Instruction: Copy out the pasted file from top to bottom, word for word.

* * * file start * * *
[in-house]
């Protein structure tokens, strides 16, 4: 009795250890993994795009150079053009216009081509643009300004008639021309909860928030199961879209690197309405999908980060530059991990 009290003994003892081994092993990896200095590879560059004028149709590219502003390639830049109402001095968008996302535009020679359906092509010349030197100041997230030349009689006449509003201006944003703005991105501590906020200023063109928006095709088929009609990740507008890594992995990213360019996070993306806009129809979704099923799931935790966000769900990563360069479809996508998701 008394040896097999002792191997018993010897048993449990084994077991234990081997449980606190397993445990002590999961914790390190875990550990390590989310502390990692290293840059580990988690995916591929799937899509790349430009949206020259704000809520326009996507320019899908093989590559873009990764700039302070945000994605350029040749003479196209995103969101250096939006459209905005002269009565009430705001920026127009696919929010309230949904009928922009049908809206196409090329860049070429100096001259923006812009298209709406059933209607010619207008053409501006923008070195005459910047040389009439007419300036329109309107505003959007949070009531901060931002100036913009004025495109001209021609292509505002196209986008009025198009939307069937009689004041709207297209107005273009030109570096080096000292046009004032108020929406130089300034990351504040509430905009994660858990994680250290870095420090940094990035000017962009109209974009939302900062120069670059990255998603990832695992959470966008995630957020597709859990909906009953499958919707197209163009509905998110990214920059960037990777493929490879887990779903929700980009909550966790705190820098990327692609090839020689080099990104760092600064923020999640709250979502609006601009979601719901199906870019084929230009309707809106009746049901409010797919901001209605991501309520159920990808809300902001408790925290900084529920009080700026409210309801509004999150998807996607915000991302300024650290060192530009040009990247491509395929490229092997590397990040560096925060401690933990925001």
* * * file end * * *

[in-house]
């Protein structure tokens, strides 16, 4: 009795250890993994795009150079053009216009081509643009300004008639021309909860928030199961879209690197309405999908980060530059991990 009290003994003892081994092993990896200095590879560059004028149709590219502003390639830049109402001095968008996302535009020679359906092509010349030197100041997230030349009689006449509003201006944003703005991105501590906020200023063109928006095709088929009609990740507008890594992995990213360019996070993306806009129809979704099923799931935790966000769900990563360069479809996508998701 008394040896097999002792191997018993010897048993449990084994077991234990081997449980606190397993445990002590999961914790390190875990550990390590989310502390990692290293840059580990988690995916591929799937899509790349430009949206020259704000809520326009996507320019899908093989590559873009990764700039302070945000994605350029040749003479196209995103969101250096939006459209905005002269009565009430705001920026127009696919929010309230949904009928922009049908809206196409090329860049070429100096001259923006812009298209709406059933209607010619207008053409501006923008070195005459910047040389009439007419300036329109309107505003959007949070009531901060931002100036913009004025495109001209021609292509505002196209986008009025198009939307069937009689004041709207297209107005273009030109570096080096000292046009004032108020929406130089300034990351504040509430905009994660858990994680250290870095420090940094990035000017962009109209974009939302900062120069670059990255998603990832695992959470966008995630957020597709859990909906009953499958919707197209163009509905998110990214920059960037990777493929490879887990779903929700980009909550966790705190820098990327692609090839020689080099990104760092600064923020999640709250979502609006601009979601719901199906870019084929230009309707809106009746049901409010797919901001209605991501309520159920990808809300902001408790925290900084529920009080700026409210309801509004999150998807996607915000991302300024650290060192530009040009990247491509395929490229092997590397990040560096925060401690933990925001």